2014 Wrap Up

Hi cutie,

I’ll see you soon in Sedona (where we should explore the local fare) but I thought that I should wrap up 2014 with a blog post.

It’s crazy how much can happen in a year. We visited Jens in Berlin, I moved into a new home, I lost a best friend (Vered), I got promoted.

When I think of the highs of 2014, I think of my birthday. I organized a picnic in Kalorama Park. As the sun was setting my friends started to arrive- Evan, Michael, who was in charge of the grill, Diana, Alex, Jess, Charlotte, Alison, Victoria, John, Julia. We stayed there until 2 am, drinking, eating, smoking, slacklining, playing frisbee. At the end of the night, it was me, Marina, Michael, and Julia. We sat around the picnic table and talked about being 24 and what we wanted to work on in the coming year. It was the perfect ending to a really beautiful day. At 2 am, the night is beginning to really settle in. Music from Adams Morgan begins to fade, people walking home from clubs become sparser, homeless people burrow into their blankets behind trees in the park, and the four of us sat at the picnic table and downed the last drinks. I love that the 3 people I held closest to me were there till the end. It made me feel that they, too, held me close. Julia- my fun soulmate, Marina, my go-to-girl, and Michael. I remember talking about decisiveness. In my 24th year, I wanted to become more decisive.

What a year. Now I live in an adorable house on Capitol Hill with Charlotte and Martin. We have a quiet neighborhood and a backyard. I have friends down the street and am secluded from the social climbing social anxiety ridden center of DC. I love it. This home makes me feel secure and calm. It’s crazy how where you live affects your psyche so much.

2015 brings my 25th year on earth. Freshman year of college I put sticky-notes on my desk of what I wanted to be: elegant, gracious. Those were the two I remember. I still want to be that. I want to treat the earth and others with maturity and generosity. Most of all, probably, I want to be responsible. I want to clean up, be organized, and respect myself, others, and my future.

And I don’t want to lose sight of my dreams. I want to work towards my dreams: starting some sort of small business, having a commune, and living abroad and becoming fluent in another language. I want to work unfailingly towards them.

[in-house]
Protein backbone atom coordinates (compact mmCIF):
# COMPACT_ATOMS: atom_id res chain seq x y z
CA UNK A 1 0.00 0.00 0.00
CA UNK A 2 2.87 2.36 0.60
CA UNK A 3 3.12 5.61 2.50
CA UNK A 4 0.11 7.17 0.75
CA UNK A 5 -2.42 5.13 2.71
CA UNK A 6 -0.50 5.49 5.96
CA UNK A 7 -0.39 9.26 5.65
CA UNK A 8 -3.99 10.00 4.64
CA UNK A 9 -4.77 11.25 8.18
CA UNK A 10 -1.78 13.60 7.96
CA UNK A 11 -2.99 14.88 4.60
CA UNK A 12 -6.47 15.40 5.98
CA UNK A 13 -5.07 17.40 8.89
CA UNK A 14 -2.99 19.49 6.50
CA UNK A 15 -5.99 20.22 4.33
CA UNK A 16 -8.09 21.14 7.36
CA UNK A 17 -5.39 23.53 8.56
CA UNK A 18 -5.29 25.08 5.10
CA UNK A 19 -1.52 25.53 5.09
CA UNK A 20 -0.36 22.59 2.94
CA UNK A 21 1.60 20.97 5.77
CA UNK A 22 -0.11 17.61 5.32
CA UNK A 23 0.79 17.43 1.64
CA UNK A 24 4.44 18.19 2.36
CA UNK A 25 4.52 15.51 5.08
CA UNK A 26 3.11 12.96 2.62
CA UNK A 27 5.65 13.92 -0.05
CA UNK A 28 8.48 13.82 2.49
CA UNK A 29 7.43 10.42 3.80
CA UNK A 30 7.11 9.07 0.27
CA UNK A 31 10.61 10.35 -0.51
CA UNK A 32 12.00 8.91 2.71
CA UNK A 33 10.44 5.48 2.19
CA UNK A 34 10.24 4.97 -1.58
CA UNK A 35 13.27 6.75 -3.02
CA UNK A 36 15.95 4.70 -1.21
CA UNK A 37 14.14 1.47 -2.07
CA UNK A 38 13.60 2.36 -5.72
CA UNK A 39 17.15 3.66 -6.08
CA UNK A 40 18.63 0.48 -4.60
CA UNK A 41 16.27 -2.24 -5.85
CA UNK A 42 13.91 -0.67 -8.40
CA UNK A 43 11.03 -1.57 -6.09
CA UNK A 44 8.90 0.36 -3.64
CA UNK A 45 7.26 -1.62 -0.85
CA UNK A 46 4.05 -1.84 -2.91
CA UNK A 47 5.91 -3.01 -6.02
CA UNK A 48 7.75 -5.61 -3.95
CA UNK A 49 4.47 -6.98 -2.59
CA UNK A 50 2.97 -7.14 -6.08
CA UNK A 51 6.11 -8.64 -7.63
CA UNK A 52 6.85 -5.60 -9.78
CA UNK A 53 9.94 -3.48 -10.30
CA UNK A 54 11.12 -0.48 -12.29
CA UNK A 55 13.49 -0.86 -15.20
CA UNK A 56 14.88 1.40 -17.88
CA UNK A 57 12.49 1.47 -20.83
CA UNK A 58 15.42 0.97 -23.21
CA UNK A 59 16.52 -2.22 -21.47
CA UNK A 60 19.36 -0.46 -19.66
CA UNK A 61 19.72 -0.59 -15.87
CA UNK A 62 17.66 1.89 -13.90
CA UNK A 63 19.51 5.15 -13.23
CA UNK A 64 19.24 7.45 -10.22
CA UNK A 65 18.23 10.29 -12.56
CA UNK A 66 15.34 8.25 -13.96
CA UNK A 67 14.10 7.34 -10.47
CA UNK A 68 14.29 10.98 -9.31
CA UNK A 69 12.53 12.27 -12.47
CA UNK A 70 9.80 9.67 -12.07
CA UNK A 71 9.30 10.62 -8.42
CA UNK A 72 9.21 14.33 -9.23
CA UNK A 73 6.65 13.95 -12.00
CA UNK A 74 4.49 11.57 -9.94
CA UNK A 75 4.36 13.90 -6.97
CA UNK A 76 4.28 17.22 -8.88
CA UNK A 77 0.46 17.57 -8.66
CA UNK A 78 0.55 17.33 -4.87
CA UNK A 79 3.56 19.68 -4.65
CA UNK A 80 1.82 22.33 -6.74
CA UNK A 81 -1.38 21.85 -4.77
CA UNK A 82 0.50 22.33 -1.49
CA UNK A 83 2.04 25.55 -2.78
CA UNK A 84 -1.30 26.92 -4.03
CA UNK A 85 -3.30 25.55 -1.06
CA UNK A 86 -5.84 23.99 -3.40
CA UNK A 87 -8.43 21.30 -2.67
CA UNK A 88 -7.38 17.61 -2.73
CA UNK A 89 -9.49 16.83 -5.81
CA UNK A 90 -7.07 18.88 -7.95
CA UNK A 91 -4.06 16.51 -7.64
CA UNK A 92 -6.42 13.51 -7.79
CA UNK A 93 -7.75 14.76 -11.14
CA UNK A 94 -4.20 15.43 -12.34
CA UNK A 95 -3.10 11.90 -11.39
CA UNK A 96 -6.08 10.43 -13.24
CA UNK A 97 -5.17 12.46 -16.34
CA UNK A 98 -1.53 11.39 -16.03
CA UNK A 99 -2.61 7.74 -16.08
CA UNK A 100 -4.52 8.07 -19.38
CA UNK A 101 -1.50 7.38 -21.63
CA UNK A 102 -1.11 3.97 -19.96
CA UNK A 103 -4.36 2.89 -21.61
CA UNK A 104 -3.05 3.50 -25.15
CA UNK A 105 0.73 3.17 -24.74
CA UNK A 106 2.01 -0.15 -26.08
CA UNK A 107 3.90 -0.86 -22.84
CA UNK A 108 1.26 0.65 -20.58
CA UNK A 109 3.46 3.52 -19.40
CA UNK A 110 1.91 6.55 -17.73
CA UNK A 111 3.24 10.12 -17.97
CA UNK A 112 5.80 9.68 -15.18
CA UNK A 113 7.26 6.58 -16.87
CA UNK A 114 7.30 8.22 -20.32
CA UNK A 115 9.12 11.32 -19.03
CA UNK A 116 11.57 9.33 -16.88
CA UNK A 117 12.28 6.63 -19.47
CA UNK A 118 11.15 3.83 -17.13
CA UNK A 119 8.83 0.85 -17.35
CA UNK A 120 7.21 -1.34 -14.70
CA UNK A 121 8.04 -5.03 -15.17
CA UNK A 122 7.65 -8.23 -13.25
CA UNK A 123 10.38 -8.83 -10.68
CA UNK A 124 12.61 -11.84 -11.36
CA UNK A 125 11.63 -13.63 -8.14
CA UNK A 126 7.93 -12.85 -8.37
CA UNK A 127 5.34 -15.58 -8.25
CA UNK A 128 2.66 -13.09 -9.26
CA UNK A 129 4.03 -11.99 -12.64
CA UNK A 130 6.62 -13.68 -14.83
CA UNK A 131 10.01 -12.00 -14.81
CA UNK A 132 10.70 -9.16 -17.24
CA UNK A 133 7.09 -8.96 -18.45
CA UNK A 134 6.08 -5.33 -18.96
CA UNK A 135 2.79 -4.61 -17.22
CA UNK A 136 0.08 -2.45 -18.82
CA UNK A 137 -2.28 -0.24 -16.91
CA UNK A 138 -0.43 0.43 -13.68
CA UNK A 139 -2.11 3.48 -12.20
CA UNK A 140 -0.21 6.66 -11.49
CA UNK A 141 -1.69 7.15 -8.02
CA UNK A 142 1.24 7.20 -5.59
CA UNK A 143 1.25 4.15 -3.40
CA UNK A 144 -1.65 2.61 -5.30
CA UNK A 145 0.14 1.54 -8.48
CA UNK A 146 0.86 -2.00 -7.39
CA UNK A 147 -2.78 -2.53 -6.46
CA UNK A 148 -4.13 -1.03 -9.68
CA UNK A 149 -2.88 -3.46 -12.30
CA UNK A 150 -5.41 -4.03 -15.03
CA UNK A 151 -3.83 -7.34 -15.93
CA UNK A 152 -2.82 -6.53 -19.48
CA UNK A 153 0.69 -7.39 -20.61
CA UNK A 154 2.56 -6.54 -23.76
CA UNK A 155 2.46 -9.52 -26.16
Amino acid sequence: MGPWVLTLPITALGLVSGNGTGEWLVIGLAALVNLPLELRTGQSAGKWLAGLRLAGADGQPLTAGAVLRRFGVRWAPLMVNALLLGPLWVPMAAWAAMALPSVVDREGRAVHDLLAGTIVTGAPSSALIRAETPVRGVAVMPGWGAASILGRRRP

And I want to overcome my fears by trying new things and testing myself. I want to push myself further than I ever thought I could go. I know I have a propensity towards overbooking myself and jumping from one thing to the next. I want to master things and not waste my time. We only have so much of it on this place.

Chutzpah

Shalom, sis!

Well the baton’s been passed and I’m pretty slow on the uptake but now that I’m back on the other side of the planet from you, I guess it’s about time I’ve logged another post!

Thinking back to your last post about itchy feet I can say for sure that I’ve been doing some major travel dreaming and scheming as of late. I’m thinking about culinary exploration of new foods and places – and wondering how I can incorporate all my favorite things into one big amazing adventure. Here’s the idea: you + brother + his girl + me + my boy on an action-packed, taste-bud enthralling, sight-filled bike adventure across Israel. The more I think about hummus and challah and shakshuka the more I want to visit this strange homeland. I think it’s a good place to start, ye?? One step at a time, and the whole world will be uncovered by your exploratory exertions.

I feel your anxiety about trying to fit it all in. I feel like no matter how much I read, I have read nothing, how much I travel, I have been nowhere, and how much I try new things, there is so much more to experience. But on the flip side, as I now am entering my third consecutive year living in this “northern venice”, I am grateful that I am beginning to really know this place. To understand it, to breathe in rhythm with it, and to really feel content. I realized not long ago that as much as new places are exciting to take in, sometimes there is such great joy in really knowing a place – the nooks and crannies, your favorite hangout, to wander and never be lost. I recall these feelings about places that I know so well that I’m almost afraid that I’ll forget – tracing maps in my mind of the floors and walls in our Guilford house, the trails to the deep hole and Huckleberry point, the outline of the mountains from the balcony at Elka… places that mindlessly my eyes have passed over countless times that now I grasp to hold onto because some are gone forever and others are simply too far away.

In the end I guess it’s a balance between taking things in – really and deeply – and expanding your horizons. I want to allow the taste to unfold itself in my mouth; I want to digest and to savor the flavors, so that the memories will linger on. La vie quotidienne, c’est la plus interessante pour moi.

Speaking of France, I totally support your aspiration for a cottage in southern France. Just gotta fall in love with a Frenchie, easy as un-deux-trois. (Remember Rose used to love that show — I think it was about dancers?)